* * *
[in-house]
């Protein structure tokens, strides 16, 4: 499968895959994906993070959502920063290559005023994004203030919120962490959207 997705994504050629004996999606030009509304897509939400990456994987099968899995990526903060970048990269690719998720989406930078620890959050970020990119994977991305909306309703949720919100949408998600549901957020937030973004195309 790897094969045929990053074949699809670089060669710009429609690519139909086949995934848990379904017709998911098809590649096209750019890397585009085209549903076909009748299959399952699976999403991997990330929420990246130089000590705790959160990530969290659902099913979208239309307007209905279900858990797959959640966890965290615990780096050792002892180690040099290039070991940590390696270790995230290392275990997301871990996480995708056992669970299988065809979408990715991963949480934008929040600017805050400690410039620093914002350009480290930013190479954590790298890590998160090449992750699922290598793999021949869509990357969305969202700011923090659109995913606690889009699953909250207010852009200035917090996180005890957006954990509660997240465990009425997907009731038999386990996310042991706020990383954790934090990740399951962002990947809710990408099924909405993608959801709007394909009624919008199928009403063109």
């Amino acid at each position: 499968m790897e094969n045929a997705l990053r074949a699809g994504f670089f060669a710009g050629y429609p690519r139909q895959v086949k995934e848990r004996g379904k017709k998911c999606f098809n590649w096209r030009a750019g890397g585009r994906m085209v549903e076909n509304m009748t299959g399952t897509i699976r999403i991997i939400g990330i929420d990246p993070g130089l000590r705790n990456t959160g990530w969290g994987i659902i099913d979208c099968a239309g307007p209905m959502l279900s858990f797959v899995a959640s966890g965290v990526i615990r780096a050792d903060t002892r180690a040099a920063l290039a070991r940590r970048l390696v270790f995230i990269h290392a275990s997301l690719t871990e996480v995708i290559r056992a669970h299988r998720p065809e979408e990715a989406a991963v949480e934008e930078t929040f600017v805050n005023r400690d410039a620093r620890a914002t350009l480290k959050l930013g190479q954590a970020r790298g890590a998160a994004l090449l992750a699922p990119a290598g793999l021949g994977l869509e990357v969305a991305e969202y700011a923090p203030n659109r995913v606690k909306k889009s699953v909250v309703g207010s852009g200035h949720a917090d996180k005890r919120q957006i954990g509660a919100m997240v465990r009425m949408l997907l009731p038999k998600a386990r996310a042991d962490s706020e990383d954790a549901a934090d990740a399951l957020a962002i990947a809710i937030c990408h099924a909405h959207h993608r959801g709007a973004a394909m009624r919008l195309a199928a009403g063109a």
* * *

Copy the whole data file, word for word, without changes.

[in-house]
């Protein structure tokens, strides 16, 4: 499968895959994906993070959502920063290559005023994004203030919120962490959207 997705994504050629004996999606030009509304897509939400990456994987099968899995990526903060970048990269690719998720989406930078620890959050970020990119994977991305909306309703949720919100949408998600549901957020937030973004195309 790897094969045929990053074949699809670089060669710009429609690519139909086949995934848990379904017709998911098809590649096209750019890397585009085209549903076909009748299959399952699976999403991997990330929420990246130089000590705790959160990530969290659902099913979208239309307007209905279900858990797959959640966890965290615990780096050792002892180690040099290039070991940590390696270790995230290392275990997301871990996480995708056992669970299988065809979408990715991963949480934008929040600017805050400690410039620093914002350009480290930013190479954590790298890590998160090449992750699922290598793999021949869509990357969305969202700011923090659109995913606690889009699953909250207010852009200035917090996180005890957006954990509660997240465990009425997907009731038999386990996310042991706020990383954790934090990740399951962002990947809710990408099924909405993608959801709007394909009624919008199928009403063109």
């Amino acid at each position: 499968m790897e094969n045929a997705l990053r074949a699809g994504f670089f060669a710009g050629y429609p690519r139909q895959v086949k995934e848990r004996g379904k017709k998911c999606f098809n590649w096209r030009a750019g890397g585009r994906m085209v549903e076909n509304m009748t299959g399952t897509i699976r999403i991997i939400g990330i929420d990246p993070g130089l000590r705790n990456t959160g990530w969290g994987i659902i099913d979208c099968a239309g307007p209905m959502l279900s858990f797959v899995a959640s966890g965290v990526i615990r780096a050792d903060t002892r180690a040099a920063l290039a070991r940590r970048l390696v270790f995230i990269h290392a275990s997301l690719t871990e996480v995708i290559r056992a669970h299988r998720p065809e979408e990715a989406a991963v949480e934008e930078t929040f600017v805050n005023r400690d410039a620093r620890a914002t350009l480290k959050l930013g190479q954590a970020r790298g890590a998160a994004l090449l992750a699922p990119a290598g793999l021949g994977l869509e990357v969305a991305e969202y700011a923090p203030n659109r995913v606690k909306k889009s699953v909250v309703g207010s852009g200035h949720a917090d996180k005890r919120q957006i954990g509660a919100m997240v465990r009425m949408l997907l009731p038999k998600a386990r996310a042991d962490s706020e990383d954790a549901a934090d990740a399951l957020a962002i990947a809710i937030c990408h099924a909405h959207h993608r959801g709007a973004a394909m009624r919008l195309a199928a009403g063109a």